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Wood Finishing Q&A

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Dear NH,

I'm going to stain a fireplace mantle. It's new pine and has never been finished before. I'm using Minwax stain with polyurethane. Should I use a pre-stain wood conditioner?

JR from Staffordsville, KY

Dear JR,

As a softwood, pine does not absorb wood stain evenly. Simply applying a stain with no preparation may result in a "blotchy" appearance with contrasting dark and light areas. Applying the wood conditioner equalizes the absorbency of the pine so that a more even finish is obtained. Follow the directions on the can regarding proper application of this product.

Be aware that if you wish to apply a second coat of stain to darken the finish, you should apply the wood conditioner AGAIN prior to restaining (especially if you wait overnight before applying the second coat) or the stain may not absorb evenly.


Dear NH,

The wood posts inside our relatively "new" house were finished with polyurethane. Now they are beginning to exude sap. Is this common? We were wondering if they had been "cured" or prepared improperly? How do we remedy the situation, if possible?

EE from Mt Juliet, TN

EE,

Wood harvested at certain times of the year is more likely to exude sap from the knots, even when kiln-dried. It isn't considered a defect, though it can be a pain!

I would suggest just removing the sap... for now... to get rid of the stickiness. Once you go through a season or two without more sap appearing, you can refinish the post. Just sand the affected side and apply a coat of polyurethane to it with a brush or cloth. There are rub-on polyurethane finishes that are easy to use and work well! Make sure you don't apply any product that contains wax or oil to the posts or the new poly may not stick!!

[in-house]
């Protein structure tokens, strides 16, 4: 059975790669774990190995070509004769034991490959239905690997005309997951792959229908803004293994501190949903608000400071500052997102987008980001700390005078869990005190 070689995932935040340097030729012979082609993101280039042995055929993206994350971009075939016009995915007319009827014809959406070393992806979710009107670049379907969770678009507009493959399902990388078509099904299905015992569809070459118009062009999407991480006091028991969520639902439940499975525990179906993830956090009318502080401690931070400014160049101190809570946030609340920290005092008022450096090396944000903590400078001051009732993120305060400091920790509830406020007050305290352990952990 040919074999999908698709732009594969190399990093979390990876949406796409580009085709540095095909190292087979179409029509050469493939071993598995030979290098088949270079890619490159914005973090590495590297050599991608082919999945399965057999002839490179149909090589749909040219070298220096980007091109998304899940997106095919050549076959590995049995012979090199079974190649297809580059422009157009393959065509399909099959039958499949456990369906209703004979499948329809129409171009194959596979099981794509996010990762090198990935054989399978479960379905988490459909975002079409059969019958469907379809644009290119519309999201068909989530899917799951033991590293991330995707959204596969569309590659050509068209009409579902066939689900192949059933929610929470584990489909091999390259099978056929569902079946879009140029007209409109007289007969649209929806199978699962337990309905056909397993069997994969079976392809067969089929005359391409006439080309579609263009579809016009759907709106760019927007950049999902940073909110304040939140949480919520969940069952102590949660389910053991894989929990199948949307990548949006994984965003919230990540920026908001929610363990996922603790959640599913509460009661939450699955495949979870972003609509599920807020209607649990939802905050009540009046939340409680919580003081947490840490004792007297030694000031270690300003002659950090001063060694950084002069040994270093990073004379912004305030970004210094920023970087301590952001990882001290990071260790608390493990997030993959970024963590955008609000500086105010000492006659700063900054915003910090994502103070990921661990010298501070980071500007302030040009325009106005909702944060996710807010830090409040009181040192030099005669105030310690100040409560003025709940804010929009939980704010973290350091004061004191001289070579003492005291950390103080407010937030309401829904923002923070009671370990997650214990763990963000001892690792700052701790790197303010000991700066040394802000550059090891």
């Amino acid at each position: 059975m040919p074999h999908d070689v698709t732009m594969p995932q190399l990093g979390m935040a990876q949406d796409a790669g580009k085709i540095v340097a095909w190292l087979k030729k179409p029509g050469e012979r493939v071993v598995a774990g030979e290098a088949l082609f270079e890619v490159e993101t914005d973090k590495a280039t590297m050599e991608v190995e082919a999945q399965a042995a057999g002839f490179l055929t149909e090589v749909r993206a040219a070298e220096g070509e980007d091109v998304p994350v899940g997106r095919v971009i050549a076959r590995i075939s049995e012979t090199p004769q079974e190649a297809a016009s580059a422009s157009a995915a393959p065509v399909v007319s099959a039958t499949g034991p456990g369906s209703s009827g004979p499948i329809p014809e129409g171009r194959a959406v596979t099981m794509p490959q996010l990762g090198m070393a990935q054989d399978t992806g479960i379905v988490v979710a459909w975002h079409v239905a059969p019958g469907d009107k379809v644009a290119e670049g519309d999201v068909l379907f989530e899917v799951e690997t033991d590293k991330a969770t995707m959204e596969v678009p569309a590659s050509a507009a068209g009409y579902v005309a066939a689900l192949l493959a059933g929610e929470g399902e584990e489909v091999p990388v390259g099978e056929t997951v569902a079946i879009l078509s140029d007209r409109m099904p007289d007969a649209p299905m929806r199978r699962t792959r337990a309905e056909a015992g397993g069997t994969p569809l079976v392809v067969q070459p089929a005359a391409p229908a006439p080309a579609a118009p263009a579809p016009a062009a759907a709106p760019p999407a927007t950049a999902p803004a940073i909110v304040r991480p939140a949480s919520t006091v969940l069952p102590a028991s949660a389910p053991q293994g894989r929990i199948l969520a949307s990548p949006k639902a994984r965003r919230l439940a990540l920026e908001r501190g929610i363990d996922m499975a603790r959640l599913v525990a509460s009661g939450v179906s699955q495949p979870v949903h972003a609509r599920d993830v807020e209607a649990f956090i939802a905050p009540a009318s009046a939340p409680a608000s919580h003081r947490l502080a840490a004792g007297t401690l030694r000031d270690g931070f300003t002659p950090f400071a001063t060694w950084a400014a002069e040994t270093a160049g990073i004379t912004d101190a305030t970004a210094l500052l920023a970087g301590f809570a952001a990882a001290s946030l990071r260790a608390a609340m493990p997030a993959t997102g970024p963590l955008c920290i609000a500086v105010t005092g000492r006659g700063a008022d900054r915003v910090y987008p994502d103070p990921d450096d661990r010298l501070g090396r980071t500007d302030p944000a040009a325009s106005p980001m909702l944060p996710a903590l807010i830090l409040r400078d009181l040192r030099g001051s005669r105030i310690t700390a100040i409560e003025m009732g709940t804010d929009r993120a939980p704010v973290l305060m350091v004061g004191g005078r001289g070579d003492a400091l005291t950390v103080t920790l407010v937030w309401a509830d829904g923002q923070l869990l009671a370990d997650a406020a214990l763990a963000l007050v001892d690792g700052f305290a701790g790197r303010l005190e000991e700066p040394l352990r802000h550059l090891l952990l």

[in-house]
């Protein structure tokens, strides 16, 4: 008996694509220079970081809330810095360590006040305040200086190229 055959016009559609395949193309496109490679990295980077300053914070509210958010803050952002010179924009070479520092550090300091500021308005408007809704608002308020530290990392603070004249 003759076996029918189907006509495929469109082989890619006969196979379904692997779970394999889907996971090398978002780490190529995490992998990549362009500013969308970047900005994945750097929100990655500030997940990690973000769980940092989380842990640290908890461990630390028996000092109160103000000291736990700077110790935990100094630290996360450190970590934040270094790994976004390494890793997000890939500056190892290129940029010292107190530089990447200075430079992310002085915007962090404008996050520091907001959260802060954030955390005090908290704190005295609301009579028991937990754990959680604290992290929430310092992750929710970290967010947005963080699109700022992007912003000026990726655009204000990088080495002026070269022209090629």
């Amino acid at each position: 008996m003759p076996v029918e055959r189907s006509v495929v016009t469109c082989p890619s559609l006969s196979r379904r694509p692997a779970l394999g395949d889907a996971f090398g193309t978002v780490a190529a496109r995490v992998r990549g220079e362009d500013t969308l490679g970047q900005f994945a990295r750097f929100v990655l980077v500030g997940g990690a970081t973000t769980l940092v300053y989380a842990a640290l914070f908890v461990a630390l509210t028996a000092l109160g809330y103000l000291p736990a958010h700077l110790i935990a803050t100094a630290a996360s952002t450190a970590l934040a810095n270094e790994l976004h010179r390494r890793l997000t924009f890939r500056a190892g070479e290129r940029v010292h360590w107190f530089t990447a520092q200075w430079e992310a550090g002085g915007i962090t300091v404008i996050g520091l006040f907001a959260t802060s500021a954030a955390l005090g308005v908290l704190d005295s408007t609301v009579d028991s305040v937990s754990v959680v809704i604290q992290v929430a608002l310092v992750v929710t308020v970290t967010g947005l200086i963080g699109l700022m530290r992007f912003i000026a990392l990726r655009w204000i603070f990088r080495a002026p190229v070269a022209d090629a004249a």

There are a number of sap-removal products you can try. Denatured alcohol is the least damaging to the polyurethane. If that doesn't do the trick, try automobile finish sap remover. Other products that will remove stubborn sap are kerosene (lighter fluid) and gasoline, though I wouldn't recommend using gasoline inside your home.


Dear NH,

We are restoring a staircase in our house that was built in 1885. The stain on the wood is dark brown/black. What was the name or color of that period for interior stain on wood?
I have stripped some of the wood and it is pine.

BN from Flovilla, GA

BN,

Stains of that era were most likely hand-mixed and colors were not as consistent as modern manufactured stains. So forget finding a color match by name!

I suggest getting a piece of similar pine and a few cans of Minwax or other brand of wood stain that closely match the original... and test them on the scrap pine. If necessary, intermix them to obtain an intermediate color. I have done this successfully in the past and, since you are going to do the entire staircase matching is less of a problem. The resulting color should look great!

Just don't mix stain brands OR mix oil-based with water-based stains. Who knows what brew you might come up with!

NH

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Jerry Alonzy, the founder of Naturalhandyman.com

Written by Jerry Alonzy

Jerry Alonzy, a.k.a. the Natural Handyman, has been an active handyman for over 30 years with experience in most areas of home repair and renovation.

As a do-it-yourself author and web developer since 1995, he has been featured in USA Today, the Today Show and on radio shows, magazines, newspapers and websites. His material appears widely on the web, but primarily on his website... The Natural Handyman. You can also find him on Google+ and Facebook.